The unrighteous post.
And what better way to inaugurate this post most unholy than with secularism, the dead-beat dad of moral relativism?
The most popular objection to religion is that it replaces thinking with sets of unprovable truths — and that the rules flowing out of those truths turn adherents into robots. Those who leave religion behind, we are led to understand, will begin to think for themselves and thereby exercise real freedom as responsible citizens.
This is the theory. But that is not how things have turned out.
As Western societies have become more secular, they have become even more self-pitying and more likely to blame their travails on amorphous entities. Instead of promoting personal freedom, and the responsibility that comes with it, secularism has given us an expansive vocabulary for saying “It’s not my fault.”
More people are willing to blame their own mistakes and sins —from consumption of pornography, to rampant consumerism, to burdensome debt — on the media, the government, the banks. Or they refashion their choices as a response to an “addiction.”
What of thought patterns? Do we not view the world through a particular lens? Does a Canadian not see political matters more differently than, say, an Italian? Does one, therefore, render the Italian's view invalid because of where he lives or his socio-political reality? So why should a Christian's world-view be discounted? He has a brain. One might say he uses it more than a person who thinks a government filled with fallible and corrupt people is the best arbiter for matters political, financial and social. The worst is putting standards of morality or ethics into the hands of those who think they are the pinnacle of humanity. History has taught how that turns out.
Moving onto societal ills- if secularism is meant to free the human mind from the trappings of religious belief and therefore open the way to clearer thought, why blame consumerism or the "diseases" of addiction? Why even say these things are wrong at all? Wouldn't that be putting things in a moral framework?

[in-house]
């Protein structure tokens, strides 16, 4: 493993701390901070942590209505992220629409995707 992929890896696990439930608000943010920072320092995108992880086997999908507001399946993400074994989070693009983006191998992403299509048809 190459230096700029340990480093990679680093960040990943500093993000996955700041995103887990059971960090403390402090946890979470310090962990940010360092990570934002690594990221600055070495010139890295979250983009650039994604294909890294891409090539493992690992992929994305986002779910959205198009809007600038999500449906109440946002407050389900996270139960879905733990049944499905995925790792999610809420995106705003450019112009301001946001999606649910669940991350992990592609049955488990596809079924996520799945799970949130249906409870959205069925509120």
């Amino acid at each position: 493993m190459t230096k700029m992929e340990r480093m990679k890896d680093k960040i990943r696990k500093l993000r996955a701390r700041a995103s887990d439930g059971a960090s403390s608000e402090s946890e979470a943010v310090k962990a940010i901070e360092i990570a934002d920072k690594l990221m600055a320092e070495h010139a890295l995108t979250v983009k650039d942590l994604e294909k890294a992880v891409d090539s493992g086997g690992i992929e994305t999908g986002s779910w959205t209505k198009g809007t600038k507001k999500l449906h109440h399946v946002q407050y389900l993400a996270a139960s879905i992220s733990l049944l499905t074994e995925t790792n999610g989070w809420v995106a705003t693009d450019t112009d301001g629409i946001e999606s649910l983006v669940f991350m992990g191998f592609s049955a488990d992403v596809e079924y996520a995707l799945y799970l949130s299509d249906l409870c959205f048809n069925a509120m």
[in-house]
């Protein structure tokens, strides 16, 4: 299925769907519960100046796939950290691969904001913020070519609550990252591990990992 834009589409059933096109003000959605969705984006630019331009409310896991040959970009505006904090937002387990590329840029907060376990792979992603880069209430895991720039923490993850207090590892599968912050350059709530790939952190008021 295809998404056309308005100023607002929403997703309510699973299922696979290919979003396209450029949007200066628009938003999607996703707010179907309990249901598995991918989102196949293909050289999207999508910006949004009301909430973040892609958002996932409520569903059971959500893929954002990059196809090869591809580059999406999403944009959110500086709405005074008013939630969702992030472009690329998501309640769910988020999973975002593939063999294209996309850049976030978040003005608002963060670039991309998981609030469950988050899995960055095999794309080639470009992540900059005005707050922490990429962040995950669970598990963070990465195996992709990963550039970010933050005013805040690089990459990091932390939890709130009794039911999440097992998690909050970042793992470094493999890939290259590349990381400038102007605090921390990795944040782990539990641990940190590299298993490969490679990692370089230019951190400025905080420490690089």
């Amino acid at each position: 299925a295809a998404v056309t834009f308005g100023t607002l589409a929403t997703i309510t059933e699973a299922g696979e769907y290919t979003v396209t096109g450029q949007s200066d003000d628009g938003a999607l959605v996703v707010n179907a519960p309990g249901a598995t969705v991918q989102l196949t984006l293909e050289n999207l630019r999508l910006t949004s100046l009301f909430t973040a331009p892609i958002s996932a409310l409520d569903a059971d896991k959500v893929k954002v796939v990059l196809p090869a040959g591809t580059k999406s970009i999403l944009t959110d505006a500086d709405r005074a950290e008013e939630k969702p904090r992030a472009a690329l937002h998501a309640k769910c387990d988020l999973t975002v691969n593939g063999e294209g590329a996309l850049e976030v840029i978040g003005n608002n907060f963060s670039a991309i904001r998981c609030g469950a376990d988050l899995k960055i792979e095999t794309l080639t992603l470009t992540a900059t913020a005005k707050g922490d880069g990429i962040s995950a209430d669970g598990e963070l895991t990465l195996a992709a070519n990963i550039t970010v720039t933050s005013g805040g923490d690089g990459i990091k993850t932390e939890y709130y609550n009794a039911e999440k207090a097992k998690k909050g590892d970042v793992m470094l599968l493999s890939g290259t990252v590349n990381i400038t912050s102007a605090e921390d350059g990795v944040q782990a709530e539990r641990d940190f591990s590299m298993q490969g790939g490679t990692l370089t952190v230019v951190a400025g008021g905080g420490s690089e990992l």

In a word, yes:
What religion teaches is that the dignity of each person is paramount. It also teaches that with this exalted state comes responsibility. Never go into a Catholic confessional and blame your abusive behaviour toward your own wife and children on a “culture permeated with violence.” God gave you the right to choose right or wrong, a smart priest would say, and you made the wrong choice. Now get help, repent, pray and fix it.
Never tell a Baptist minister that you spend half your evenings in the basement cruising porn sites because “television and advertising is saturated with sexually explicit material.” Even the least clever of clergy might suggest not watching those shows. So simple; so difficult.
Jews fast on Yom Kippur to make-up for the things they have done wrong through the year. It is not a magic solution to making guilt disappear. In fact, being forced to face one’s own sins can produce guilt, as it should. The point is to feel the pain of those wrongs, make it right with God and move on. It is the reason it is called the Day of Atonement and not the Day of Whining.
The Jesuits have a spiritual practice called the “examination of conscience.” It is a daily review of what happened in one’s day — all of it. It assumes a subscription to a set of moral truths that are not up for debate.
In this world view, freedom comes from an obedience to greater truths. It demands attention to the details of life. It asks that life not be a blur of excuses but freely exercised choices. And then it asks you to be an adult and take responsibility for all that you do.